The police have dismissed allegations that they launched an attack on the media with their arrest on Tuesday of an RTHK producer who worked on programmes about the Yuen Long gang rampage last year.
Bao Choy has been charged with violating the Road Traffic Ordinance by allegedly making false statements when conducting vehicle registration searches to find the owners of vehicles seen carrying some of the suspected perpetrators of the violence.
Pan-democratic lawmakers, academics and several journalists' associations have expressed alarm over Choy's arrest and questioned whether the police are trying to clamp down on freedom of the press, or rein in the public broadcaster which pro-Beijing groups accuse of being biased against the government.
But speaking on an RTHK programme, the head of the force's public relations branch, chief superintendent Kwok Ka-chuen said the police respect press freedom and understand public concern over the arrest.
But Kwok said officers were obliged to take action. "If someone violates the law, the police must take action,” he said.
He also denied that the police intentionally carried out the arrest in a high-profile manner by raiding Choy's home in Mei Foo.
The chief superintendent said there was a need to look for evidence in her apartment, and officers had sought advice from the Department of Justice before taking action.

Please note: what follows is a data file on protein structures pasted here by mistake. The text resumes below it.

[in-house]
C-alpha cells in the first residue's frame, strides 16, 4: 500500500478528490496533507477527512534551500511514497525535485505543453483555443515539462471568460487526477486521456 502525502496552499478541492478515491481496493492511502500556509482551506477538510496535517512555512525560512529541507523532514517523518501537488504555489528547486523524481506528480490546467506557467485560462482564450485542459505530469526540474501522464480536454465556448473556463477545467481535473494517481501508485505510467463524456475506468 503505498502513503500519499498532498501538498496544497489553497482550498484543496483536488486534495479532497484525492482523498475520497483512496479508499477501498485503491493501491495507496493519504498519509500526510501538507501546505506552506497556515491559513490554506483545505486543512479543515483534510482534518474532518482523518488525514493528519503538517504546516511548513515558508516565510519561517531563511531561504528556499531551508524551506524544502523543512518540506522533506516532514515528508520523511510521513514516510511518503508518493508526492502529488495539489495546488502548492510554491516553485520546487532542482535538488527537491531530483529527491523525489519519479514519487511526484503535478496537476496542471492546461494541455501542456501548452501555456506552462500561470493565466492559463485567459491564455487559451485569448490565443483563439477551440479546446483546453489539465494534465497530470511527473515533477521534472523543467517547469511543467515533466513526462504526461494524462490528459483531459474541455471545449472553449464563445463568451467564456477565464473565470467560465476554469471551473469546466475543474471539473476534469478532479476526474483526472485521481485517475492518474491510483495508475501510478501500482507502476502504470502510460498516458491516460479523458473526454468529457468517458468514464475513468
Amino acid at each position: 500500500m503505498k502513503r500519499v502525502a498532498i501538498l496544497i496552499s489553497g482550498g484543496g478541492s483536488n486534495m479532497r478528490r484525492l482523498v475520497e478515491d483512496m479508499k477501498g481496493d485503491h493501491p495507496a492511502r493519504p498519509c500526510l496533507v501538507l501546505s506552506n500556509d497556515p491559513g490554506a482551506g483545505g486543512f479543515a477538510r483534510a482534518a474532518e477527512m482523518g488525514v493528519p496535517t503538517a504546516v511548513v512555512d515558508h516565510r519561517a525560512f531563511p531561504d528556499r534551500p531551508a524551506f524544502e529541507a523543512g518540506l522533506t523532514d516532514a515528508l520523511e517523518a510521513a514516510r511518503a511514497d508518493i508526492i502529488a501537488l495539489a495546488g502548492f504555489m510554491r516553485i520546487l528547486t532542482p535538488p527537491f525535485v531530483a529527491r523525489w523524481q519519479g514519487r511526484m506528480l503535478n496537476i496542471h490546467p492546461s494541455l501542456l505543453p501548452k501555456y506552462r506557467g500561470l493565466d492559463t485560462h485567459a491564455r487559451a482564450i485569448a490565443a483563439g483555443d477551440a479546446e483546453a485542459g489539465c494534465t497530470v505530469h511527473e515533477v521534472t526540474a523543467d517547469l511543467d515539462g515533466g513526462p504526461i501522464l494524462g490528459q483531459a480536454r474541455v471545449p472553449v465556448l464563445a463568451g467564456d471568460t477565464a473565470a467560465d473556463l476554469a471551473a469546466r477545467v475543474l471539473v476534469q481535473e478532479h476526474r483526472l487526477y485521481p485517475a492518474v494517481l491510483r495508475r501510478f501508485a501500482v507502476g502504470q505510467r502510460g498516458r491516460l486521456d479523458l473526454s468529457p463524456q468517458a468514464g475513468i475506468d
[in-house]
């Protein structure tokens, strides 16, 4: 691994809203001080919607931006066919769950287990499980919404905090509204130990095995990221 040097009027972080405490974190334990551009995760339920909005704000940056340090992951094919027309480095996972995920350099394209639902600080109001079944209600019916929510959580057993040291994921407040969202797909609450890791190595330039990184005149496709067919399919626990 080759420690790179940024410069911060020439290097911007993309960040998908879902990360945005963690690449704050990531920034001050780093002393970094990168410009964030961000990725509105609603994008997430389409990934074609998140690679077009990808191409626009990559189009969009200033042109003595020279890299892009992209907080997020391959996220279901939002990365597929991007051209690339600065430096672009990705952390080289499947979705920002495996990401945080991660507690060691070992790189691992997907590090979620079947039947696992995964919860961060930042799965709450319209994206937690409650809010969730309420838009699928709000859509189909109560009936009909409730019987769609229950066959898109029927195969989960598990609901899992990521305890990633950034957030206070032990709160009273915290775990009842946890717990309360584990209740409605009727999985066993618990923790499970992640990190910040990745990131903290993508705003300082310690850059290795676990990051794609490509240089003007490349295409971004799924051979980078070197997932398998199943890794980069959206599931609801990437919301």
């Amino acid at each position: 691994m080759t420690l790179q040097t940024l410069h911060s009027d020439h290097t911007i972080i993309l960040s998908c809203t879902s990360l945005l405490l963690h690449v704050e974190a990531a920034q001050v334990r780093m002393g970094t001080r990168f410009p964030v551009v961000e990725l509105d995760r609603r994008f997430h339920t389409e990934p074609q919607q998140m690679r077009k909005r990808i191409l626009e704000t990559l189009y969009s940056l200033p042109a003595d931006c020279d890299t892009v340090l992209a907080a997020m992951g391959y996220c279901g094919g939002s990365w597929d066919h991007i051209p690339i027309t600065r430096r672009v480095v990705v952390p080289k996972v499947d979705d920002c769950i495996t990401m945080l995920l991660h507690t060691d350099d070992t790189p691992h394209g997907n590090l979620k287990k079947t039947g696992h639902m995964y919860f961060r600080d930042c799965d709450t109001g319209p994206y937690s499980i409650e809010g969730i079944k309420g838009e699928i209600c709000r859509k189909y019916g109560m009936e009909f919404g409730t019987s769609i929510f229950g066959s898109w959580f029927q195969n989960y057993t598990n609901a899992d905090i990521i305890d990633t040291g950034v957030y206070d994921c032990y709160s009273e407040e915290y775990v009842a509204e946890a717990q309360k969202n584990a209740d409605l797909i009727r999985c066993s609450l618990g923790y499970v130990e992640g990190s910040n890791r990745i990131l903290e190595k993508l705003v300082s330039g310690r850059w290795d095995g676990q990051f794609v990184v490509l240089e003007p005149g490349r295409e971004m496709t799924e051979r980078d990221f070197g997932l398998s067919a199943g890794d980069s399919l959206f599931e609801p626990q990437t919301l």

Security secretary John Lee also defended the police action, saying it was never the intention of the force to attack the media.
Speaking to reporters after attending a Legco meeting, he said it was officers' responsibility to follow up on complaints made by members of the public.
"This is a case which is investigated as a result of a complaint. So if police receive a complaint, they have to act accordingly and do an investigation according to what the complaint is all about. So it is a reactive investigation as a result of a complaint," Lee said.
"It is the case's circumstances which decide which is the subject of investigation. This is no different from any (other) investigation that police has been doing as a result of a complaint."
Since the Yuen Long attack on July 21 last year, RTHK has produced two Hong Kong Connection documentaries which revealed how police had witnessed gangs of men gathering in the town with weapons, but failed to prevent the violence or come to the aid of the many victims.